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Abstract Title: Graduate teaching assistants use different criteria when grading introductory physics vs. quantum mechanics problems
Abstract: Physics teaching assistants (TAs) are often responsible for grading in courses at all levels. Since grading communicates instructors' expectations, TAs' grading practices play a crucial role in shaping students' approaches to problem solving. However, TAs may have a vast array of beliefs about learning and problem solving that may impact how they grade student solutions in introductory and advanced physics courses. To investigate possible discrepancies in TAs' beliefs and practices related to grading in courses at different levels, we implemented a sequence of instructional activities in a TA professional development course which asked TAs to grade student solutions of introductory physics and upper-level quantum mechanics problems and explain why, if at all, their grading approaches were different or similar in the two contexts. We find that there are clear differences in these two contexts and a majority of the TAs are significantly more strict in grading in quantum mechanics. Unlike the introductory physics context, in quantum mechanics, they penalize students for not explicating the problem solving process. Differences in TAs' grading approaches and reasons for the differences in the two contexts based upon individual interviews, class discussions and written responses will be discussed. The findings of this study have implication for the professional development of TAs.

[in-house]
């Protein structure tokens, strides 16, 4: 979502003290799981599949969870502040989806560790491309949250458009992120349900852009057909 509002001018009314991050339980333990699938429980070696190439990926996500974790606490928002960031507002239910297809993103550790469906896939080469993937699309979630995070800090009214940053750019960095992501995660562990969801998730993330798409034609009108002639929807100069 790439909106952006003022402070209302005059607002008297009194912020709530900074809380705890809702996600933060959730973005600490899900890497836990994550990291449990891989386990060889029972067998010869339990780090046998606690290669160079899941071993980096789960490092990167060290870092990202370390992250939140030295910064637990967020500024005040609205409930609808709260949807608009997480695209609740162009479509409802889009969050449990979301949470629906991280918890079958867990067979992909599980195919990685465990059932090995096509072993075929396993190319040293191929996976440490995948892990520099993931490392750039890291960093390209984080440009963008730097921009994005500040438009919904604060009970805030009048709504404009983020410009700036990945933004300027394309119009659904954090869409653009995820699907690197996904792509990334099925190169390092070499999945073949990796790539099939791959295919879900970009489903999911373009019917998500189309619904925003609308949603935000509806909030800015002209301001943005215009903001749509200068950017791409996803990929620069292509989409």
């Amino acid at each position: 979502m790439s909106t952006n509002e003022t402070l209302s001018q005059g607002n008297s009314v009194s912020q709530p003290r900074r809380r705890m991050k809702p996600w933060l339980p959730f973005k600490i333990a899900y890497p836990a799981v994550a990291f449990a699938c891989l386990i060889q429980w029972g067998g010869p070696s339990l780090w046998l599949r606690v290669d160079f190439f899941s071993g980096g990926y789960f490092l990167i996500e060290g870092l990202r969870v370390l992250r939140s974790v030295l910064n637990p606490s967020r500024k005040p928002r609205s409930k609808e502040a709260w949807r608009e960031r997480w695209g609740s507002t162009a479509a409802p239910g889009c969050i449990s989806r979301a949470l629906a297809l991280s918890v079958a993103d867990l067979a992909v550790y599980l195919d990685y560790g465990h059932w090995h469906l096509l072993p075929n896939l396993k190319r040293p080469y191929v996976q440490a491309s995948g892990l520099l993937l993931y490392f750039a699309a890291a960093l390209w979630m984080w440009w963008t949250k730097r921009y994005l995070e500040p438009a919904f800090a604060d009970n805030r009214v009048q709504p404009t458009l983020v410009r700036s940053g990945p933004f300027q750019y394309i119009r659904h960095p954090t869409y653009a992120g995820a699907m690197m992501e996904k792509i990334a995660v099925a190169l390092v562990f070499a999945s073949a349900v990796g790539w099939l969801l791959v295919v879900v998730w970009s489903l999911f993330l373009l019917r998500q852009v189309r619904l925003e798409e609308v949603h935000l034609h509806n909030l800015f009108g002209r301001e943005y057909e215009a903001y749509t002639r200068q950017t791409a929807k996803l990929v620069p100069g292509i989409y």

Abstract Type: Contributed Poster Presentation

Author/Organizer Information

Primary Contact: Charles Henderson
Western Michigan University
Department of Physics
1903 W. Michigan Ave.
Kalamazoo, MI 49008
and Co-Presenter(s)
Emily Marshman, University of Pittsburgh
Ryan Sayer, University of Pittsburgh
Chandralekha Singh, University of Pittsburgh
Edit Yerushalmi, Weizmann Institute of Science